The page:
A theory of Filipino organizational behavior in education: An anthropological view

Date of Publication


Document Type


Degree Name

Doctor of Education Major in Educational Management

Subject Categories

Educational Leadership


Br. Andrew Gonzalez FSC College of Education


Educational Leadership and Management

Thesis Adviser

Andrew B. Gonzalez, FSC

Defense Panel Chair

Roberto C. Salazar

Defense Panel Member

Roberto T. Borromeo
Wilfrido V. Villacorta


This paper aims to accurately describe Philippine society, particularly the Filipino kinship system and corporate group, and show the emerging pattern within this society. The manifestation and significance of the Filipino kinship or corporate group to educational management is specifically illustrated within the school context. The study also shows the historical underpinnings of Philippine society and compare the Filipino kinship system and corporate group with those of other Asian countries. Materials used for the study were the ethnographic materials culled by the writer through his more than a decade of field research on Philippine society. The materials were accompanied with an extensive review of available literature. The writer chose representative samples of both urban and ethnic cultures illustrative of the Filipino corporate and kinship groups. With respect to Filipino urban corporate and kinship groups and practices, the study selected Metro Manila, the center for political and economic life and where various cultures and regional groups throughout the archipelago converge. The Alangan and Batangan minority groups, both sub-groups of the Mangyan cultural minority of Mindoro Island, were used as samples of Filipino ethnic culture.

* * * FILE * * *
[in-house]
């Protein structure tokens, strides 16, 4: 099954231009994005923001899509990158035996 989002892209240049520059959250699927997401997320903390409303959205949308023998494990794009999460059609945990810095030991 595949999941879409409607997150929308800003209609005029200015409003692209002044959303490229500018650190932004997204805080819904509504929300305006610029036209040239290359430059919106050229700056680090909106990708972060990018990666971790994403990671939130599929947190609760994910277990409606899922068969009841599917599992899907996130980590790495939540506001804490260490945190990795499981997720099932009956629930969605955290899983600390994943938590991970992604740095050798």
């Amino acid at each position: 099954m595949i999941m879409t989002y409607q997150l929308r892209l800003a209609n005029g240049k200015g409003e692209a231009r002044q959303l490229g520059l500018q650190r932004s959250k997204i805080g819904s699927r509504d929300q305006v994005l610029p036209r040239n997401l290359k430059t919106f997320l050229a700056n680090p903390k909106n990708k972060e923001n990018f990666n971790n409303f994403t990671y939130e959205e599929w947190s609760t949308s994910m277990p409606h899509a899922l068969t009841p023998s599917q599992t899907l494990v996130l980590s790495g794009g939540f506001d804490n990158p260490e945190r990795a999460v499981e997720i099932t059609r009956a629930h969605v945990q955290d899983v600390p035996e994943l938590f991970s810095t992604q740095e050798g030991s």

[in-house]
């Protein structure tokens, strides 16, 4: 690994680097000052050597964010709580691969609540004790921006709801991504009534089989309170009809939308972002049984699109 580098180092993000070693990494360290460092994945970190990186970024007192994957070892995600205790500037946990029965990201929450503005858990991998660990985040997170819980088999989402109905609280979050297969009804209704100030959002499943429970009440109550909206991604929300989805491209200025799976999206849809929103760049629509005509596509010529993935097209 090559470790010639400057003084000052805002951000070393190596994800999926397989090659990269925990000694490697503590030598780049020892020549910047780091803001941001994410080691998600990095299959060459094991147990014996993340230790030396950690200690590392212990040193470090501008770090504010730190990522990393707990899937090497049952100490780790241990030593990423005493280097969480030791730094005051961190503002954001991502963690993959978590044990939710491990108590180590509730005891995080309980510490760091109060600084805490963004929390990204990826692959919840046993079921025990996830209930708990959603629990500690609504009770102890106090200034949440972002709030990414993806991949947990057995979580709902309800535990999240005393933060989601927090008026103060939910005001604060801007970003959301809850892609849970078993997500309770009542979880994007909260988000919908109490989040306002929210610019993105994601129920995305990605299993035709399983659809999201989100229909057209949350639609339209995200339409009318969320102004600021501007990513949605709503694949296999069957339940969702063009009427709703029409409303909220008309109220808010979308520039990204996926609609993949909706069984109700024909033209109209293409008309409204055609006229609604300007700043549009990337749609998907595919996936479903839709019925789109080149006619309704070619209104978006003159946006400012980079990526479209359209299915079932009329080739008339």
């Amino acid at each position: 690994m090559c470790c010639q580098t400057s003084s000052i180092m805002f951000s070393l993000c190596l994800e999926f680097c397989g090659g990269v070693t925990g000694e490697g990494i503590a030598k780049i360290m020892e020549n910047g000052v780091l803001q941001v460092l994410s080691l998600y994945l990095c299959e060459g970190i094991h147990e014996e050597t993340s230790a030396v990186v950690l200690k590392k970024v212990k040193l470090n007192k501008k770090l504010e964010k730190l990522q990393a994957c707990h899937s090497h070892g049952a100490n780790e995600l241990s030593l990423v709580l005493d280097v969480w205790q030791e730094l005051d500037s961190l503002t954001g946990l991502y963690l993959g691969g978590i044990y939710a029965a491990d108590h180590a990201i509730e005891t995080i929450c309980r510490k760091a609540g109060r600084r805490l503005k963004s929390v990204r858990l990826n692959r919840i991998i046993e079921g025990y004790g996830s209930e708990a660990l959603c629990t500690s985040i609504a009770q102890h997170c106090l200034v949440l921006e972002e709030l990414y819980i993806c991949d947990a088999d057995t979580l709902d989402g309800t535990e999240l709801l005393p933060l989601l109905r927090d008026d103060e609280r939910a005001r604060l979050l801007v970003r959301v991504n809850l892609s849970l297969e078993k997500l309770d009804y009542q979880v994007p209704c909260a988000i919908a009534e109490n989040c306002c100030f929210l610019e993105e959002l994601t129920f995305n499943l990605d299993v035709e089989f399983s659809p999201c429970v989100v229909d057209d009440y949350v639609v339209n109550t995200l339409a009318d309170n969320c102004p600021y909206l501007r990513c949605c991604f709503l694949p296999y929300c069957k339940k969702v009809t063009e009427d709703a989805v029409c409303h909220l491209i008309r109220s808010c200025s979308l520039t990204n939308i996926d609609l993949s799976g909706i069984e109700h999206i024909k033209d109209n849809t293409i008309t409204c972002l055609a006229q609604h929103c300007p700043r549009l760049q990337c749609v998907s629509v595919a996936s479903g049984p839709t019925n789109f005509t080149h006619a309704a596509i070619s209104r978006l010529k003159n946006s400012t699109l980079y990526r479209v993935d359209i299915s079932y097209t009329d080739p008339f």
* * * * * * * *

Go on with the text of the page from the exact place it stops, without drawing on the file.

The emergent corporate group in Philippine society is essentially and structurally informal and personal. Relationships with kinsmen are emphasized and prioritized over those with strangers or non-kinsmen. Corporate group formations have not transcended personal or local interests to enable the development of larger organizations crossing various social lines. The primary bases of corporate grouping remains to be social values, consanguineal and affinal relations, and blood or ritual kinship ties. These foundations are complemented by additional adhesive mechanisms like kin residence in a single locality and the principle of reciprocity. By virtue of the foregoing social configuration, Philippine society can rightfully be categorized as uncrystallized.

Abstract Format






Accession Number


Shelf Location

Archives, The Learning Commons, 12F Henry Sy Sr. Hall

Physical Description

141 leaves, 28 cm.


Filipinos--Kinship; Educational anthropology; Organizational behavior; School management and organization

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